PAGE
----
Furthermore, the FOIA requires that "[a]ny reasonably segregable portion of a record shall be provided . . . after deletion of the portions which are exempt," 5 U.S.C. § 552(b), unless the agency can demonstrate that the non-exempt portions of a document are "inextricably intertwined with exempt portions." Trans-Pacific Policing Agreement v. United States Customs Serv., 177 F.3d 1022, 1027 (D.C. Cir. 1999) (quoting Mead Data Central, Inc. v. Dep't of the Air Force, 566 F.2d 242, 260 (D.C. Cir. 1977)). To withhold the entirety of a document, the agency must demonstrate that it cannot segregate the exempt material from the non-exempt and disclose as much as possible. See Billington v. Dep't of Justice, 233 F.3d 581, 586 (D.C. Cir. 2000); Kimberlin v. Dep't of Justice, 139 F.3d 944, 949-50 (D.C. Cir. 1998).

C. Exemption 6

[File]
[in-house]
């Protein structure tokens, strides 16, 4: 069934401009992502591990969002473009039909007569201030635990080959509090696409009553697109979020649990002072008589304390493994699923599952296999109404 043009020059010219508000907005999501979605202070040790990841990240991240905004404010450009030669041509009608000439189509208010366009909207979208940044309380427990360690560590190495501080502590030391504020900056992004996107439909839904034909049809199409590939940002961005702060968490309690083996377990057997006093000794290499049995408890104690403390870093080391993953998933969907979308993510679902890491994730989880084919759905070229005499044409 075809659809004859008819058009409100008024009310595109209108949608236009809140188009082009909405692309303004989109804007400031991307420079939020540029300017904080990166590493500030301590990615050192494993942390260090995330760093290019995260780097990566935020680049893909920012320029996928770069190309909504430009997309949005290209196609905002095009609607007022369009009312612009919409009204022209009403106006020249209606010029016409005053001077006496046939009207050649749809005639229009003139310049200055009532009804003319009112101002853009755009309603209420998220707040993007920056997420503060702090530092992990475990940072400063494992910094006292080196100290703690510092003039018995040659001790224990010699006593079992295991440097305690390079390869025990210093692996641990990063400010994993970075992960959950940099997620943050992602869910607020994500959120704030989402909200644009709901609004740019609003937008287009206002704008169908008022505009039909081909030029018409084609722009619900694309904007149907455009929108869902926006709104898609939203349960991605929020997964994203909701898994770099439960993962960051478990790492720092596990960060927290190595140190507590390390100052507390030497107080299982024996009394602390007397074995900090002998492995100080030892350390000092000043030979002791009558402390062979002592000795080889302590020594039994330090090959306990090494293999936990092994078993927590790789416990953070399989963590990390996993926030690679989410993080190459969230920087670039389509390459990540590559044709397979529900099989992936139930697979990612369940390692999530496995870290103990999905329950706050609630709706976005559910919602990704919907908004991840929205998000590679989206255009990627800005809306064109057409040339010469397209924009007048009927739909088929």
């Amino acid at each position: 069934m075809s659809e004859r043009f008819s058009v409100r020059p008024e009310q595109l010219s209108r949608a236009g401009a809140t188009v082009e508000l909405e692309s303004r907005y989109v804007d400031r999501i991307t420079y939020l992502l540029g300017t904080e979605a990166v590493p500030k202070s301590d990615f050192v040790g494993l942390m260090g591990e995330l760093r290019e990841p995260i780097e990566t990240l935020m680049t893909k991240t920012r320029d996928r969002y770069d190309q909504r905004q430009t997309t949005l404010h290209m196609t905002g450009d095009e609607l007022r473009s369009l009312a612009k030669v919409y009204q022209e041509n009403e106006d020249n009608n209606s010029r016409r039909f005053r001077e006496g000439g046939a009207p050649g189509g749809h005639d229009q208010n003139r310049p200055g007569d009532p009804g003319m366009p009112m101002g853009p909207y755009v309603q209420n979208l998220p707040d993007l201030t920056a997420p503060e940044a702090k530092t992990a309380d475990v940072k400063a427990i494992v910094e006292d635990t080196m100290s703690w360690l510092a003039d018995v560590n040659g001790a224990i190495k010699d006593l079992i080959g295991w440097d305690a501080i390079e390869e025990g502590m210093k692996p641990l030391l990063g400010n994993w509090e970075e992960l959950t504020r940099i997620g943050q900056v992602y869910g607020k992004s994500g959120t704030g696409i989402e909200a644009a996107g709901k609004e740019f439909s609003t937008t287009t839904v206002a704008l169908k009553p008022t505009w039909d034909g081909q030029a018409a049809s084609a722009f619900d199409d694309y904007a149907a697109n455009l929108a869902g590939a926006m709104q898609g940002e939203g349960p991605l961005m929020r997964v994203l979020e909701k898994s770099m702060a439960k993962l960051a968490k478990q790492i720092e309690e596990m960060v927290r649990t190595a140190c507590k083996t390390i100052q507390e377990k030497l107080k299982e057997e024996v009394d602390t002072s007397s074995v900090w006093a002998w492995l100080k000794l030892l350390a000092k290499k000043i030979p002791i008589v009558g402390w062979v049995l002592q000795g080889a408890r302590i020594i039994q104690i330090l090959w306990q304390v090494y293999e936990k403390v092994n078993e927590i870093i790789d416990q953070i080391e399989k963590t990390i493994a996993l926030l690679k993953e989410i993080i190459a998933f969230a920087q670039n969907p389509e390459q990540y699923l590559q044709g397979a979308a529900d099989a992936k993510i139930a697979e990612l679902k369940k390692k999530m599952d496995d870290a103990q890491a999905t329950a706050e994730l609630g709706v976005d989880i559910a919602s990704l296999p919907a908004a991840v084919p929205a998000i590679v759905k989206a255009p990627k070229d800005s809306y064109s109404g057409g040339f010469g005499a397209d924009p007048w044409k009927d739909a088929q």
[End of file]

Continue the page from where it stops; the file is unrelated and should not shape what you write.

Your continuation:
Exemption 6 of the FOIA permits the government to withhold "personnel and medical files and similar files the disclosure of which would constitute a clearly unwarranted invasion of personal privacy." 5 U.S.C. § 552(b)(6). Under this provision, the first question is whether the requested information is contained in personnel, medical or "similar" files. See Dep't of State v. Washington Post Co., 456 U.S. 595, 600 (1982) ("[T]he phrase 'similar files' was to have a broad, rather than a narrow meaning."); see also Horowitz v. Peace Corps, 428 F.3d 271, 277 (D.C. Cir. 2005); Nat'l Ass'n of Home Builders v. Norton, 309 F.3d 26, 32 (D.C. Cir. 2002); Billington v. Dep't of Justice, 233 F.3d at 586. To determine what constitutes a "similar file" for purposes of Exemption 6, the D.C. Circuit has explained that: the Supreme Court requires that in applying the threshold test, we look "not to the nature of the files" that contain the information sought in a FOIA request, but to the nature of the information requested. The information need not be intimate; the threshold for application of Exemption 6 is crossed if the information merely "applies to a particular individual." As this court subsequently put it, the threshold is "minimal." Washington Post Co. v. HHS, 690 F.2d 252, 260 (1982) ("This ensures that FOIA's protection of personal privacy is not affected by the happenstance of the type of agency record in which personal information is stored.").